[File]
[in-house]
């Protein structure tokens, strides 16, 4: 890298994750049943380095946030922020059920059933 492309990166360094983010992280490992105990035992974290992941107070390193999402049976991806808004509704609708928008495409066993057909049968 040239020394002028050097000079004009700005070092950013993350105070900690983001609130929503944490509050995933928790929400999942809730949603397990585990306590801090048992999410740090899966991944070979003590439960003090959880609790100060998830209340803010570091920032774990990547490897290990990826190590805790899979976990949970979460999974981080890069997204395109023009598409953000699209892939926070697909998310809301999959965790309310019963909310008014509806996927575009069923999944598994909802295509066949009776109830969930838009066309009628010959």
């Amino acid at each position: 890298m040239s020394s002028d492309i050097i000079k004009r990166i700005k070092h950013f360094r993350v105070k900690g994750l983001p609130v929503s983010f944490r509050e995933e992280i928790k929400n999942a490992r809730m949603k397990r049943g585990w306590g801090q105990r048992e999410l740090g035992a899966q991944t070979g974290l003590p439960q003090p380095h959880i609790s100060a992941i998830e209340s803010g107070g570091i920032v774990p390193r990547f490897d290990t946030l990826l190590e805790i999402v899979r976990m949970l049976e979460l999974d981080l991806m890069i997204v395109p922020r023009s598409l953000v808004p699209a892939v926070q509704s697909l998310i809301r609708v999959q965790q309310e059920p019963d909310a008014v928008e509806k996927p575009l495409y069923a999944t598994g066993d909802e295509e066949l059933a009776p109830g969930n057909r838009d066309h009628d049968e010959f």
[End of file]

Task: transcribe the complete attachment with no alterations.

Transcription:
[in-house]
């Protein structure tokens, strides 16, 4: 890298994750049943380095946030922020059920059933 492309990166360094983010992280490992105990035992974290992941107070390193999402049976991806808004509704609708928008495409066993057909049968 040239020394002028050097000079004009700005070092950013993350105070900690983001609130929503944490509050995933928790929400999942809730949603397990585990306590801090048992999410740090899966991944070979003590439960003090959880609790100060998830209340803010570091920032774990990547490897290990990826190590805790899979976990949970979460999974981080890069997204395109023009598409953000699209892939926070697909998310809301999959965790309310019963909310008014509806996927575009069923999944598994909802295509066949009776109830969930838009066309009628010959």
């Amino acid at each position: 890298m040239s020394s002028d492309i050097i000079k004009r990166i700005k070092h950013f360094r993350v105070k900690g994750l983001p609130v929503s983010f944490r509050e995933e992280i928790k929400n999942a490992r809730m949603k397990r049943g585990w306590g801090q105990r048992e999410l740090g035992a899966q991944t070979g974290l003590p439960q003090p380095h959880i609790s100060a992941i998830e209340s803010g107070g570091i920032v774990p390193r990547f490897d290990t946030l990826l190590e805790i999402v899979r976990m949970l049976e979460l999974d981080l991806m890069i997204v395109p922020r023009s598409l953000v808004p699209a892939v926070q509704s697909l998310i809301r609708v999959q965790q309310e059920p019963d909310a008014v928008e509806k996927p575009l495409y069923a999944t598994g066993d909802e295509e066949l059933a009776p109830g969930n057909r838009d066309h009628d049968e010959f």